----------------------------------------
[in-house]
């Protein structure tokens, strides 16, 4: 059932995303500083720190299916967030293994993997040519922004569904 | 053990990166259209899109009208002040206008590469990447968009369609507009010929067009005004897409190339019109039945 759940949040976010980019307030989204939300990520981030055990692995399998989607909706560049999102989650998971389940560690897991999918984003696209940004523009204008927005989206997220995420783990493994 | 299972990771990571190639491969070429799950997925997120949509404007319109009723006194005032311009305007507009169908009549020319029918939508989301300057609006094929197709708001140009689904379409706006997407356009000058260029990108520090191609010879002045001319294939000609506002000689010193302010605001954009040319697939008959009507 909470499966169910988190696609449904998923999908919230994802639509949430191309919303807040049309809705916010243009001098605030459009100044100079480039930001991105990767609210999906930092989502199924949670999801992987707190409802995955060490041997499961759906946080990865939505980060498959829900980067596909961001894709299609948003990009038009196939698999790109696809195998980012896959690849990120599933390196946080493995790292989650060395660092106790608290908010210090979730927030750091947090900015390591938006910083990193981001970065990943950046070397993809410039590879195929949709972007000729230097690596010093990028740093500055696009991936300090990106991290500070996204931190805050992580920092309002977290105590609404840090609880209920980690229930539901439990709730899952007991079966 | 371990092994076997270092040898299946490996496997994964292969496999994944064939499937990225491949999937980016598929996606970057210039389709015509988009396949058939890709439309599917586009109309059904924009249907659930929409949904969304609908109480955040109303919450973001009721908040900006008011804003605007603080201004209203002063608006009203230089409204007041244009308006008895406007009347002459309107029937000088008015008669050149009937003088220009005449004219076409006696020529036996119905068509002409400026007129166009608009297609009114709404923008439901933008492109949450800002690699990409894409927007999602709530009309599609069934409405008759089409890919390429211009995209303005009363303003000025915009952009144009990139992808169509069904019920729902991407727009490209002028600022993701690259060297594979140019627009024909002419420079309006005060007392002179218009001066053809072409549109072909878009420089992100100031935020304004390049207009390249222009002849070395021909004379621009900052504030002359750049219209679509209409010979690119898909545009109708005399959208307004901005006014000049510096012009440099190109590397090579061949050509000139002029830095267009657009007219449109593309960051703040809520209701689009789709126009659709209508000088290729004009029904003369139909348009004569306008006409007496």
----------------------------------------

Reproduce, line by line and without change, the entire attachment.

[in-house]
């Protein structure tokens, strides 16, 4: 059932995303500083720190299916967030293994993997040519922004569904 | 053990990166259209899109009208002040206008590469990447968009369609507009010929067009005004897409190339019109039945 759940949040976010980019307030989204939300990520981030055990692995399998989607909706560049999102989650998971389940560690897991999918984003696209940004523009204008927005989206997220995420783990493994 | 299972990771990571190639491969070429799950997925997120949509404007319109009723006194005032311009305007507009169908009549020319029918939508989301300057609006094929197709708001140009689904379409706006997407356009000058260029990108520090191609010879002045001319294939000609506002000689010193302010605001954009040319697939008959009507 909470499966169910988190696609449904998923999908919230994802639509949430191309919303807040049309809705916010243009001098605030459009100044100079480039930001991105990767609210999906930092989502199924949670999801992987707190409802995955060490041997499961759906946080990865939505980060498959829900980067596909961001894709299609948003990009038009196939698999790109696809195998980012896959690849990120599933390196946080493995790292989650060395660092106790608290908010210090979730927030750091947090900015390591938006910083990193981001970065990943950046070397993809410039590879195929949709972007000729230097690596010093990028740093500055696009991936300090990106991290500070996204931190805050992580920092309002977290105590609404840090609880209920980690229930539901439990709730899952007991079966 | 371990092994076997270092040898299946490996496997994964292969496999994944064939499937990225491949999937980016598929996606970057210039389709015509988009396949058939890709439309599917586009109309059904924009249907659930929409949904969304609908109480955040109303919450973001009721908040900006008011804003605007603080201004209203002063608006009203230089409204007041244009308006008895406007009347002459309107029937000088008015008669050149009937003088220009005449004219076409006696020529036996119905068509002409400026007129166009608009297609009114709404923008439901933008492109949450800002690699990409894409927007999602709530009309599609069934409405008759089409890919390429211009995209303005009363303003000025915009952009144009990139992808169509069904019920729902991407727009490209002028600022993701690259060297594979140019627009024909002419420079309006005060007392002179218009001066053809072409549109072909878009420089992100100031935020304004390049207009390249222009002849070395021909004379621009900052504030002359750049219209679509209409010979690119898909545009109708005399959208307004901005006014000049510096012009440099190109590397090579061949050509000139002029830095267009657009007219449109593309960051703040809520209701689009789709126009659709209508000088290729004009029904003369139909348009004569306008006409007496």